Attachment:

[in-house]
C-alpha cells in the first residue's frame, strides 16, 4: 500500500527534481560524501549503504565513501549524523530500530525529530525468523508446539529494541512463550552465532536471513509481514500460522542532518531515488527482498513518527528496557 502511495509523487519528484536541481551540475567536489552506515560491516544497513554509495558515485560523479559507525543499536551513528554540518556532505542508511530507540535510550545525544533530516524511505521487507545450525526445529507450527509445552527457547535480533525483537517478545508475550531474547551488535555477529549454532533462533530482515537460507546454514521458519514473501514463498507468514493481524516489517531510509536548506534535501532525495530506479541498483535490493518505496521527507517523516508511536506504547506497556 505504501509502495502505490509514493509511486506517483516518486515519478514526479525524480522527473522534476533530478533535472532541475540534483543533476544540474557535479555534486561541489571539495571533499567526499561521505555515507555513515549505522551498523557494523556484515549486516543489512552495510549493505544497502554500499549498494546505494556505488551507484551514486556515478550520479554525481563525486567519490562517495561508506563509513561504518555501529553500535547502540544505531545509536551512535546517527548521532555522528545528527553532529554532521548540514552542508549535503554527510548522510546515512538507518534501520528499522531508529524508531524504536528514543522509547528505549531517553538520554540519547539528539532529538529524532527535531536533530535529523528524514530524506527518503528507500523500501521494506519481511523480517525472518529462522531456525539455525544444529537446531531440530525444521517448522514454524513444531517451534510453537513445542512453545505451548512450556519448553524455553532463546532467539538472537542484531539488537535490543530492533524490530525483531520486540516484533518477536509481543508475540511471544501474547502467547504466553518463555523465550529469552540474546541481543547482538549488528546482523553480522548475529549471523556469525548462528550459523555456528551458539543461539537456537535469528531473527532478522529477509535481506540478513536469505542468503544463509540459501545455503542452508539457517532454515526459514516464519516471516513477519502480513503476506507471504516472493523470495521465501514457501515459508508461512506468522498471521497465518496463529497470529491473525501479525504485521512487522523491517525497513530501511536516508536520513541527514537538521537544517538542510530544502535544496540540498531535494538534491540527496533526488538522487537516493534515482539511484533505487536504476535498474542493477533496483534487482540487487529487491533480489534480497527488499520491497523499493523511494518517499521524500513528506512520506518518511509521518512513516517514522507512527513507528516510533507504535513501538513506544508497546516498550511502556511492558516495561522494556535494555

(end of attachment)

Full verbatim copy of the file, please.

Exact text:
[in-house]
C-alpha cells in the first residue's frame, strides 16, 4: 500500500527534481560524501549503504565513501549524523530500530525529530525468523508446539529494541512463550552465532536471513509481514500460522542532518531515488527482498513518527528496557 502511495509523487519528484536541481551540475567536489552506515560491516544497513554509495558515485560523479559507525543499536551513528554540518556532505542508511530507540535510550545525544533530516524511505521487507545450525526445529507450527509445552527457547535480533525483537517478545508475550531474547551488535555477529549454532533462533530482515537460507546454514521458519514473501514463498507468514493481524516489517531510509536548506534535501532525495530506479541498483535490493518505496521527507517523516508511536506504547506497556 505504501509502495502505490509514493509511486506517483516518486515519478514526479525524480522527473522534476533530478533535472532541475540534483543533476544540474557535479555534486561541489571539495571533499567526499561521505555515507555513515549505522551498523557494523556484515549486516543489512552495510549493505544497502554500499549498494546505494556505488551507484551514486556515478550520479554525481563525486567519490562517495561508506563509513561504518555501529553500535547502540544505531545509536551512535546517527548521532555522528545528527553532529554532521548540514552542508549535503554527510548522510546515512538507518534501520528499522531508529524508531524504536528514543522509547528505549531517553538520554540519547539528539532529538529524532527535531536533530535529523528524514530524506527518503528507500523500501521494506519481511523480517525472518529462522531456525539455525544444529537446531531440530525444521517448522514454524513444531517451534510453537513445542512453545505451548512450556519448553524455553532463546532467539538472537542484531539488537535490543530492533524490530525483531520486540516484533518477536509481543508475540511471544501474547502467547504466553518463555523465550529469552540474546541481543547482538549488528546482523553480522548475529549471523556469525548462528550459523555456528551458539543461539537456537535469528531473527532478522529477509535481506540478513536469505542468503544463509540459501545455503542452508539457517532454515526459514516464519516471516513477519502480513503476506507471504516472493523470495521465501514457501515459508508461512506468522498471521497465518496463529497470529491473525501479525504485521512487522523491517525497513530501511536516508536520513541527514537538521537544517538542510530544502535544496540540498531535494538534491540527496533526488538522487537516493534515482539511484533505487536504476535498474542493477533496483534487482540487487529487491533480489534480497527488499520491497523499493523511494518517499521524500513528506512520506518518511509521518512513516517514522507512527513507528516510533507504535513501538513506544508497546516498550511502556511492558516495561522494556535494555